UGS passes affirmative action resolution

With a two-thirds majority vote, the Undergraduate Senate (UGS) passed a joint resolution on the future of affirmative action on Thursday.

The vote comes on the heels of several weeks of debate around the resolution’s language on students’ parental occupation and legacy status. The Graduate Student Council (GSC) unanimously passed the resolution on Tuesday. 

The resolution condemns the Supreme Court’s recent decision to overturn affirmative action and urges the University to continue to foster a diverse student body, within the legal boundaries established by the Supreme Court. 

It further calls on Stanford to update its admissions process to include a diversity prompt in its application and give greater weight to factors such as geographical residence, parental occupation and first-generation status. 

The resolution also urges the University to form a task force to create a more equitable admissions process for graduate applicants.

Senate Co-chair ’25 Diego Kagurabadza noted community support for the resolution, which was sponsored by a range of student groups including the Black Student Union and the Stanford Indigenous Students of the Americas. 

“It has been an honor and a pleasure getting their support on this really important piece of legislation,” Kagurabadza said.

Senators also met with student representatives from the presidential search committee to share expectations for the next University president.

The committee includes several faculty, undergraduate and graduate students, a postdoctoral scholar, staff and trustees. The constituents will select the 13th president based on campus input and their perspectives on candidates.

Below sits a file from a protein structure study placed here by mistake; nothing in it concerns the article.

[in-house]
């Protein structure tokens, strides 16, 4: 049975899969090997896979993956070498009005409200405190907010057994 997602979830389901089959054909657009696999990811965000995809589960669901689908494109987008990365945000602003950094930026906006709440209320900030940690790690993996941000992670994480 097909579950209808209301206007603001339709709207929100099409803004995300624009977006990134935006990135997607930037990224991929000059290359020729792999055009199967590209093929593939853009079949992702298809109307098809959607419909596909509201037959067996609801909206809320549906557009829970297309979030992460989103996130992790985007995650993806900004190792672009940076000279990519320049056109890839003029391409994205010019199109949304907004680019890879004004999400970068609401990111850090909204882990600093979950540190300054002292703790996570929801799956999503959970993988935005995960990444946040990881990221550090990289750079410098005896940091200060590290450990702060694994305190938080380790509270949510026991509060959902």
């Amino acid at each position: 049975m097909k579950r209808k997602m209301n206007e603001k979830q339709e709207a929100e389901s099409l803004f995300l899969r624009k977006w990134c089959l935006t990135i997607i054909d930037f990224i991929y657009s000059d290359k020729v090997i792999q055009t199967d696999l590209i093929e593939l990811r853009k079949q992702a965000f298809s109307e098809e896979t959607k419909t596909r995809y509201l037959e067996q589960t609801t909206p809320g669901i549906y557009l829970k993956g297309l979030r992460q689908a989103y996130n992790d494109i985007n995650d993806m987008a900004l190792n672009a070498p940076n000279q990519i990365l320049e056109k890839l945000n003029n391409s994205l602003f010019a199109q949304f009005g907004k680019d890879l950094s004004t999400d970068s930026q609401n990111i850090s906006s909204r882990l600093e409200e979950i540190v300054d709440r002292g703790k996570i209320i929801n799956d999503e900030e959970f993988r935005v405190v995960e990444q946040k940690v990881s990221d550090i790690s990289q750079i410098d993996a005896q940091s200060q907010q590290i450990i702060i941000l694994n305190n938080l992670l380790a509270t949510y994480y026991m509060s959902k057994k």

Senkai Hsia ’24 and Carson Smith J.D. ’25 — the committee’s two student representatives present at the meeting — stressed the importance of broader student input. According to Hsia and Smith, the committee is currently in the community engagement phase, and they hope to embrace student perspectives on the future president. 

“We’re here to listen to you,” Hsia said. “In order to do our jobs, we need your candid honesty.” 

Senators highlighted some significant concerns and outlined criteria they hoped the committee would consider when selecting the president.  

Several senators, including Dawn Royster ’26, emphasized the importance of transparency in the new leadership, citing perceived struggles in the previous admministration with clear and timely communication.

“I’m looking for a leader with transparency that makes it very open that University knowledge is distributed, and that they’re not trivializing major issues here, like risk management issues, that affect real human beings,” Royster said. 

Deputy Senate Chair Joy Molloy ’25 agreed, elaborating on the growing frustration about the disconnect between the administration and students. 

A lot of students feel “we are often the last people to know about something that directly impacts us,” Molloy said. “So I think a lot of students would appreciate a president that understands that students should be in the know and not in the dark like we usually are.”

Other senators were concerned with Stanford’s reputation as an innovative institution. 

“I’m looking for innovation and ingenuity,” Kagurabadza said. “I think we would like to see someone who is also envisioning what more can be added to Stanford, what new traditions can be implemented, so that we’re not just relying on relics of the past.”

Senator Isaac Nehring ’26 concurred with Kagurabadza, adding that he hoped for a candidate who would be able to embrace Stanford’s distinctive student culture. 

“What is supposed to set us apart from peer institutions is a more distinct work hard, play hard and wacky culture, which is super lost right now,” Nehring said.  “I think having a figurehead that can learn to embrace that is a personality question I’d like to see put at the forefront” of the committee’s criteria.

Hsia and Smith reiterated their aim of considering student input and assured senators they would relay the conversation to the committee.


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